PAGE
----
General Motors pallets must meet strict dimension guidelines. The wood must be ISPM-15 certified and stamped. The layout must be a 9-blok full perimeter design. The dimensions must be 1140 mm x 980 mm x 127 mm. A certified stamp must be included on a minimum of two sides. Any deviations require a written approval from General Motors.
What are the Requirements of the Primary Carton?
Half-slotted containers must be used for all box styles. The lids must be removable. If the carton is to be manually handled, the preferred lid is a single layer or gang lid. Under no circumstances should the lids be taped to the carton.
Regular slotted containers are strictly prohibited. Folded top containers are not permitted either. The exceptions are fasteners and standard parts that utilize the standard fastener carton. These containers have perforated top flaps for rip away lid removal.
What are the General Motors 1738G Package Testing Requirements?
The 1738 packaging tests referenced are ASTM D4169 and ISTA 3E package testing. These two package testing standards cover a variety of testing such as conditioning, compression, drop/shock and vibration. Pallet testing often also requires an inclined impact test.
As an ISTA-certified package testing lab, Keystone Compliance is accredited to all of the ISTA 3E and ASTM D-4169 package testing requirements. Our lab features several shakers, drop testers, thermal chambers and compression machines. Having a large fleet of inventory allows us to offer short lead times on scheduling.
Our team of engineers and technicians are ISTA-certified and have developed significant experience in package testing. If failures do arise, they provide valuable feedback and potential solutions on how to mitigate or correct any issues. Our team of report writers complete thorough and concise reports in an expedited manner.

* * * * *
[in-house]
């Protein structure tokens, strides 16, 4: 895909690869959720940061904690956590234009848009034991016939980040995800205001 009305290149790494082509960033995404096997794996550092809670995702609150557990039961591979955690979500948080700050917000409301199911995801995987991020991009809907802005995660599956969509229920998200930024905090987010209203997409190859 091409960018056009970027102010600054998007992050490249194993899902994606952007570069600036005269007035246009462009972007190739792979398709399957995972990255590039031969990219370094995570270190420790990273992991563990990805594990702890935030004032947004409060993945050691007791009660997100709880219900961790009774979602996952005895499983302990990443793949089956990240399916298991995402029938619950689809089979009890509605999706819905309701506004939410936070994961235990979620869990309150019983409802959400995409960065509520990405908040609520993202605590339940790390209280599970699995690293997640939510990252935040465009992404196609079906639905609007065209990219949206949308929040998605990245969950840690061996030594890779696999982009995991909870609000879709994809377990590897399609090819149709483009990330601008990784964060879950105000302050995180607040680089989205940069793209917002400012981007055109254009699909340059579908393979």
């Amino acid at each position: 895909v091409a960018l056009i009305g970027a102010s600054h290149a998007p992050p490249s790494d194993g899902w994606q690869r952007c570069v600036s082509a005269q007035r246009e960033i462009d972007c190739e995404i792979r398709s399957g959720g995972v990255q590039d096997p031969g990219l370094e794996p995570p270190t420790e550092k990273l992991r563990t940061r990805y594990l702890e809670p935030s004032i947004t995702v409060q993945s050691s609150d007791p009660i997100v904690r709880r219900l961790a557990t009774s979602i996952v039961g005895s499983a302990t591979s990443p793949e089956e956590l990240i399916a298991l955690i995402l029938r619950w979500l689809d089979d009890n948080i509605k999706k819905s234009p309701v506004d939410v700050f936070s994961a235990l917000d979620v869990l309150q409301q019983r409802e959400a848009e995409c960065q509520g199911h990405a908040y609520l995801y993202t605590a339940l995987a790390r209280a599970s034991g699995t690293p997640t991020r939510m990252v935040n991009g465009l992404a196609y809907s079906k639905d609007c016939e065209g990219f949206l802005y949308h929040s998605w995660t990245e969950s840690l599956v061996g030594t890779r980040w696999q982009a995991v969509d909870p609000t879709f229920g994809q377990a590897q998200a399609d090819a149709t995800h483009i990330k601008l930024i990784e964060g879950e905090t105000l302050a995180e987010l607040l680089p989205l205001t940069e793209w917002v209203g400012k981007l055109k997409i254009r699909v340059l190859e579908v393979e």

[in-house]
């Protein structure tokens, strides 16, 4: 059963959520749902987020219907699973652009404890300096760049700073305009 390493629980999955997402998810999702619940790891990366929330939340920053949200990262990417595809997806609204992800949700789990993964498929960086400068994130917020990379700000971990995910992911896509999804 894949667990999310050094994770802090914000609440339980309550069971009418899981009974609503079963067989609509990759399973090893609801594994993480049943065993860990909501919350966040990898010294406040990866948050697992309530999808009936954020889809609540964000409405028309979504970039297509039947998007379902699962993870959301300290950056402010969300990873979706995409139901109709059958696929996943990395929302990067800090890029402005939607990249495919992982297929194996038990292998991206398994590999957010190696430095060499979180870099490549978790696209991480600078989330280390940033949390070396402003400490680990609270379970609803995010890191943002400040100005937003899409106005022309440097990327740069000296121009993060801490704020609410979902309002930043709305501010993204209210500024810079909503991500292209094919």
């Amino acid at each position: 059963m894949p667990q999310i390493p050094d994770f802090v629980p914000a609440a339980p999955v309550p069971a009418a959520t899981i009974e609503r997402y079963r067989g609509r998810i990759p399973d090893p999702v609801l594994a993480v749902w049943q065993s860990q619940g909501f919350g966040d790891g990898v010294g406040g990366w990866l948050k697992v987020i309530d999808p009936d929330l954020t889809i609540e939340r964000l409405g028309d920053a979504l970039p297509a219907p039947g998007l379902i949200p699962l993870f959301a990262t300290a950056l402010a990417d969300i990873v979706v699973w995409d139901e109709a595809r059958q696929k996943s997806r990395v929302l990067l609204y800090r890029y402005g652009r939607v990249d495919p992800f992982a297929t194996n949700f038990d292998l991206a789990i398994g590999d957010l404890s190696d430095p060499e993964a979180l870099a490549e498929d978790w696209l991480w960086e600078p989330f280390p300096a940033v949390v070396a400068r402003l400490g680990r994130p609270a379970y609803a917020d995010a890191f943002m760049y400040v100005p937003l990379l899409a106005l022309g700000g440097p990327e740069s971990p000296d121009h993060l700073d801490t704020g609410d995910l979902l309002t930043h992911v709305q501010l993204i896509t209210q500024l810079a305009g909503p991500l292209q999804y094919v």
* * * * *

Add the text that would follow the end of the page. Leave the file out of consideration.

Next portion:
In addition to traditional package testing, Keystone Compliance also offers a large scope of mechanical testing. We have a multitude of temperature and humidity chambers of various sizes and capabilities. We have several thermal shock chambers that allow us to complete thermal shock testing. Need to test an entire vehicle? Not a problem, we have the chamber capacity and room to complete the work.
We also offer several forms of corrosion testing. We have four salt fog chambers ranging from small to large. We also offer sulfur dioxide exposure testing and fluid contamination testing. Our fluid inventory is extensive. Fungus testing is also in our scope of capabilities. We offer several forms of solar radiation testing as well.
Other mechanical testing capabilities include vibration, shock, drop, altitude and several others. Ingress protection is a large portion of our scope. We can test to any ingress protection test standard and have several drip trays and immersion tanks of various sizes.
Lastly, if your product or component has electronics, we offer electromagnetic compatibility testing. Our EMC test lab features nine separate test chambers. Our scope includes traditional EMC/EMI testing, shielding effectiveness testing, ESD testing, indirect lightning testing and EMP testing.
Regardless of your testing need, Keystone Compliance has the solution. Please contact us to request a quote and experience firsthand why so many manufacturers partner with us to meet their regulatory compliance testing needs.